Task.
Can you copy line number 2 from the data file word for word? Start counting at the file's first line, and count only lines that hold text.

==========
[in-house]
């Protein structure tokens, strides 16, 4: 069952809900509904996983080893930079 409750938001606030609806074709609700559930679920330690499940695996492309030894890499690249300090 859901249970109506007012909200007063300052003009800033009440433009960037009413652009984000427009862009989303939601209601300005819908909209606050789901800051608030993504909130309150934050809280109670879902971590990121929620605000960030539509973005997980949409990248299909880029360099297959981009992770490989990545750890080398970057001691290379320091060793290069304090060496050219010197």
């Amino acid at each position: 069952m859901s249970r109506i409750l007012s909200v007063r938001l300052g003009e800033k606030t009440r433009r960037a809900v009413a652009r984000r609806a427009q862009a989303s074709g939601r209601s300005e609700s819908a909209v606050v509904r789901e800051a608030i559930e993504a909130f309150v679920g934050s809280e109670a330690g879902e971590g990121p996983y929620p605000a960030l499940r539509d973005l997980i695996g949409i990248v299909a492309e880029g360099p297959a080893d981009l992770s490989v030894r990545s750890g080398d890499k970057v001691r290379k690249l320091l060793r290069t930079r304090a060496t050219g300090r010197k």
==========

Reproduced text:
């Protein structure tokens, strides 16, 4: 069952809900509904996983080893930079 409750938001606030609806074709609700559930679920330690499940695996492309030894890499690249300090 859901249970109506007012909200007063300052003009800033009440433009960037009413652009984000427009862009989303939601209601300005819908909209606050789901800051608030993504909130309150934050809280109670879902971590990121929620605000960030539509973005997980949409990248299909880029360099297959981009992770490989990545750890080398970057001691290379320091060793290069304090060496050219010197």